What they were trying to do, was not to do at all, but to be. It’s too late for strikes. We don’t live in an age wherein some demographic or some industry withdraws its services, and at the end of a day or two the rest of us are starving, dehydrated, sick, naked, or up to our armpits in garbage and ready to capitulate. That ship has sailed. There are really only two services people demand on a moment-to-moment basis, and those are electrical power and wireless Internet. All the rest involve some sort of reserve, which won’t be depleted until we’ve managed to find a scapegoat. “No bread or toilet paper at my local grocery store! Must be Republicans!” For all practical purposes, that means the reserves last forever, because the strike isn’t going to work if we find a believable scapegoat…and we, as a society, excel at doing that. Right or wrong, this perception is going to take all the horsepower out of the strike. Strikes are bullshit in the 21st century. You haven’t seen them achieve anything in many decades, and there’s a reason for that. They aren’t effective.
They hold an allure for the people who organize them and participate in them. All of their value is tied up in this; they are a medium of self-gratification.
The organizers, as I said, aren’t doing anything and aren’t trying to do anything. They’re trying to be. What they’re trying to be, is your Crazy Auntie Mabel…an idiom we have used occasionally around these parts…
“Crazy Auntie Mabel” is an alcoholic who’s prone to temper tantrums, cannot take responsibility for her own impulse control, so everybody else has to do it for her…walk on eggshells, don’t say the wrong thing. And above all, make sure and call each other out for saying something to tick off Mabel! “Whaddya think you’re doing??”
Such a silly narrative!! And yet…it seems everyone with some working gray matter and a little bit of experience on this globe, can relate. Everyone who has an extended family, has one of these. Here & there, now & then, someone who’s said something relatively — no pun intended — innocuous, has to explain themselves. A.M. just busted my Gibson guitar and gutted my cat, WHAT DID YOU SAY TO HER?? She has outbursts, and those end up being everybody else’s problem. And responsibility.
I spoke earlier of conflict resolution, and how sometimes those who have the loudest opinions about it know the least of it. Or, are the least motivated to demonstrate that they do know anything. Where there’s an Auntie Mabel, there is a dysfunctional grouping enabling her. If she were not enabled, she wouldn’t last. So Mabel creates the dysfunctional family, or the dysfunctional family creates Mabel. It really doesn’t matter which one it is. But she starts out as a mere irritant…doesn’t remain one for very long. Those who surround her, fear the conflict more than she does. They may think they have the coveted ‘conflict resolution skills,” but these often amount to little or nothing more than figuring what Auntie Mabel wants, and giving it to her. Once that’s done, the message is relayed to the crazy old Auntie that, for whatever other tools she’s lacking to get what she wants, she can always cause conflict. And that will usually work.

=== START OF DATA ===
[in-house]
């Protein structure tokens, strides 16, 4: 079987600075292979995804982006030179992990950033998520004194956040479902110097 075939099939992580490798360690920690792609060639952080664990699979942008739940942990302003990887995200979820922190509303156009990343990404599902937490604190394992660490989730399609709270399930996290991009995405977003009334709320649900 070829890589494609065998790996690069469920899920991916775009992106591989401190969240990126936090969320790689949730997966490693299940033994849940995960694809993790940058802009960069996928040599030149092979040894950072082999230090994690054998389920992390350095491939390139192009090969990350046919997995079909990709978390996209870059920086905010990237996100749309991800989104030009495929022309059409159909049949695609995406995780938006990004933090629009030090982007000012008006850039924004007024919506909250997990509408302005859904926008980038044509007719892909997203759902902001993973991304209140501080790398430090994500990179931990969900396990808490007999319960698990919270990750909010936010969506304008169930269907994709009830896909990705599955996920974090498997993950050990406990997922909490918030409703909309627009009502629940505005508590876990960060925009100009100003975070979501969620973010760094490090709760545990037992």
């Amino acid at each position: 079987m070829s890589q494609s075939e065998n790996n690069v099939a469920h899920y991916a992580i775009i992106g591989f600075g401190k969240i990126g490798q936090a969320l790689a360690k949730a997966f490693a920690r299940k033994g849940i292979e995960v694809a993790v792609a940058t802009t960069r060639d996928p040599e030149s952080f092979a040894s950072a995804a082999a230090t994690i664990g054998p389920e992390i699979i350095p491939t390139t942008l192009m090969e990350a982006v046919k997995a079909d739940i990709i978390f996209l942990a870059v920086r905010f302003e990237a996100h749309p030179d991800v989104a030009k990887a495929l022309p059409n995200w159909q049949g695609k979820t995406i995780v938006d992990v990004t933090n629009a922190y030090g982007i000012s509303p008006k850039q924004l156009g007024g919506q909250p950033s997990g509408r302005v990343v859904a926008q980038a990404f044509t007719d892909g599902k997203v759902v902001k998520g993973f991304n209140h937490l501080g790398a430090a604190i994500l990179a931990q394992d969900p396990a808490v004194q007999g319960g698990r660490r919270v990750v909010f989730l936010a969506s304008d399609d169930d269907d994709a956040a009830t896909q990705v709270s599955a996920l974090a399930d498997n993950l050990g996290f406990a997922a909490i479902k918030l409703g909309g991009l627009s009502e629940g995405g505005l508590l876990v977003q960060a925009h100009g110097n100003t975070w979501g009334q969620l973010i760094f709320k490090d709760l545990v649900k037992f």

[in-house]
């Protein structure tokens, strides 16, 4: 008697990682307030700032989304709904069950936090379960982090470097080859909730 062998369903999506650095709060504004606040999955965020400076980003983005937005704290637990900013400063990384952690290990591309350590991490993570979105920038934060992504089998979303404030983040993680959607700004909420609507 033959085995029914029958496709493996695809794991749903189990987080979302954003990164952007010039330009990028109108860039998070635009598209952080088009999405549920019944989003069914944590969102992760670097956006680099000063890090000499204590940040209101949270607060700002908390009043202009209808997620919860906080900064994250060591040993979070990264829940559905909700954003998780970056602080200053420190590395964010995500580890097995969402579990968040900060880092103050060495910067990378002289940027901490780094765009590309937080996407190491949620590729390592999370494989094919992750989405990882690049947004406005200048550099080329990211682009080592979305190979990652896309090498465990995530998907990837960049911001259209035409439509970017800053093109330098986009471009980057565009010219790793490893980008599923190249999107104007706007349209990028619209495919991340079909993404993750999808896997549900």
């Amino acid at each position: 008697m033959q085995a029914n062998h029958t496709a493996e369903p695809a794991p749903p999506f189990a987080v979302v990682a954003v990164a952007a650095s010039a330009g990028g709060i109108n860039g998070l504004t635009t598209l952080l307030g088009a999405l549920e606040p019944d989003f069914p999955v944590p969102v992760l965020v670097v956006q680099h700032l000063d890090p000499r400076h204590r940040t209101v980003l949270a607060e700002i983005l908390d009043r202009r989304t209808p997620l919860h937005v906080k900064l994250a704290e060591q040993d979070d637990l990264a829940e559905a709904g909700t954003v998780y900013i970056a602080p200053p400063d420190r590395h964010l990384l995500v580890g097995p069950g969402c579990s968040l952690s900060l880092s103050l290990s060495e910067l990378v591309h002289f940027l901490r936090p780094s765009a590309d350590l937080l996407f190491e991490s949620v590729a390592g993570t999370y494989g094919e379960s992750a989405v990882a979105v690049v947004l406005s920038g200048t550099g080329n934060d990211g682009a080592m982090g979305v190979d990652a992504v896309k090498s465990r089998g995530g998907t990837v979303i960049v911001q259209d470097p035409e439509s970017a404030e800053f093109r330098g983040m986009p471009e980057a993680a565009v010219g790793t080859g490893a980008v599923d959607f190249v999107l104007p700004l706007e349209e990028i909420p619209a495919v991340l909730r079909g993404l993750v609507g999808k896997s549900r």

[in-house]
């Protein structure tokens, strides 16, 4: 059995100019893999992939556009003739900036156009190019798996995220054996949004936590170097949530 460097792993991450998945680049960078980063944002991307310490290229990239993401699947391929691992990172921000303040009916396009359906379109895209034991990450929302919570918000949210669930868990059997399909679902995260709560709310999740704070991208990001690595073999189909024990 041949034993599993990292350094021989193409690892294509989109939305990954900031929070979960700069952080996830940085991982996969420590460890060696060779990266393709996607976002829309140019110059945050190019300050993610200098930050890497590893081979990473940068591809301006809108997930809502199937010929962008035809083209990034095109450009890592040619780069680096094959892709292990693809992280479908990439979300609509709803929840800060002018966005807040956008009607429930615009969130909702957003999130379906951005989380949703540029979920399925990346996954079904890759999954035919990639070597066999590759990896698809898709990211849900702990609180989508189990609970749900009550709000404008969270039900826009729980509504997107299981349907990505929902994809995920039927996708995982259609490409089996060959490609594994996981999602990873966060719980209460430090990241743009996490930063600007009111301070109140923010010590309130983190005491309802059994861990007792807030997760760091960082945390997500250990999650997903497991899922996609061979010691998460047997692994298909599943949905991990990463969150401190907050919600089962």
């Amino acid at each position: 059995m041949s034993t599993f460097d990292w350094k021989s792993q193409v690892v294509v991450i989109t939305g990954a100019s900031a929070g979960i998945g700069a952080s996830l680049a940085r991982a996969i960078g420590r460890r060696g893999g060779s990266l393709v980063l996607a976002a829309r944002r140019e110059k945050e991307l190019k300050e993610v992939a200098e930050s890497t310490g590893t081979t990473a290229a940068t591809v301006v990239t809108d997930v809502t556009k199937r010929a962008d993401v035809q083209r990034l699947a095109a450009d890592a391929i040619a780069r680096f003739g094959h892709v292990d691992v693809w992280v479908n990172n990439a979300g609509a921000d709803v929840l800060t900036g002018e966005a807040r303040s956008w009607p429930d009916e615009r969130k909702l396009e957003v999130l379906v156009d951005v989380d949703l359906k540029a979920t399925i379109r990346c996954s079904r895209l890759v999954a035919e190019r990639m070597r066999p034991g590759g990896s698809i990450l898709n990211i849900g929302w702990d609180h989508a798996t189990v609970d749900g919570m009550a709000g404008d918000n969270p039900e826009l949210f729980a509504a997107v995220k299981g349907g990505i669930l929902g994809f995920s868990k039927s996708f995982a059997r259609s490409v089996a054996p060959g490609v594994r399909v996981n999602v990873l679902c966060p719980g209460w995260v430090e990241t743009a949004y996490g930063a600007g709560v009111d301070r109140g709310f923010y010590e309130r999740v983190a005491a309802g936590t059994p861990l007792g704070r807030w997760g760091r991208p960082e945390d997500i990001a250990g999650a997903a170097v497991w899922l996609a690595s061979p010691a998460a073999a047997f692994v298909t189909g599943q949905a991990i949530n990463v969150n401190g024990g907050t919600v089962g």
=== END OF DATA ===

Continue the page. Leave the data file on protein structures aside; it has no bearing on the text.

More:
So she uses this — there are no other tools available. And she gets what she wants — everyone else fears conflict, she doesn’t. Why should she?
And she gets what she wants.
Other people see her getting what she wants. She evolves into a sort of weird authority figure. And then…a role model. Now you’ve got a real problem.
This is where we are with the protests in Anno Domini Twenty Seventeen. Trump won the election. Nothing else has worked for the malcontents. They are protesting, rioting, call it whatever you want to call it, because nothing else has worked for them. So if they throw a few plates against the wall, maybe some among us will cave in and give them what they want.
If it works, it works. If it doesn’t work, there’s one thing left to do, and that’s to break more plates. And so we find ourselves arguing about more things. Your “real” Auntie Mabel will bring up that time you did, or said, such-and-such a thing…and you’ll be like “Huhwha?? I haven’t thought about that in seventeen years, WTF?” On the national stage, similarly, we find ourselves arguing about…well, you name it. Russians. Grabbing pussies. Wiretapping. Global warming. Big Bird. Hiring hookers to pee on the bed. Small hands. Big hair.
This didn’t happen overnight. It’s something that’s been developing throughout the decades…and, not that many decades. Go back a few generations, and this was not a thing. Reasoned debate was reasoned debate. It might have had a few silly things sprinkled in now & then, but you didn’t have huffiness for its own sake. If people behaved like spoiled brats, they at least had the decency to expect to be treated that way. Today, unfortunately, we have become slowly accustomed to a departure from that.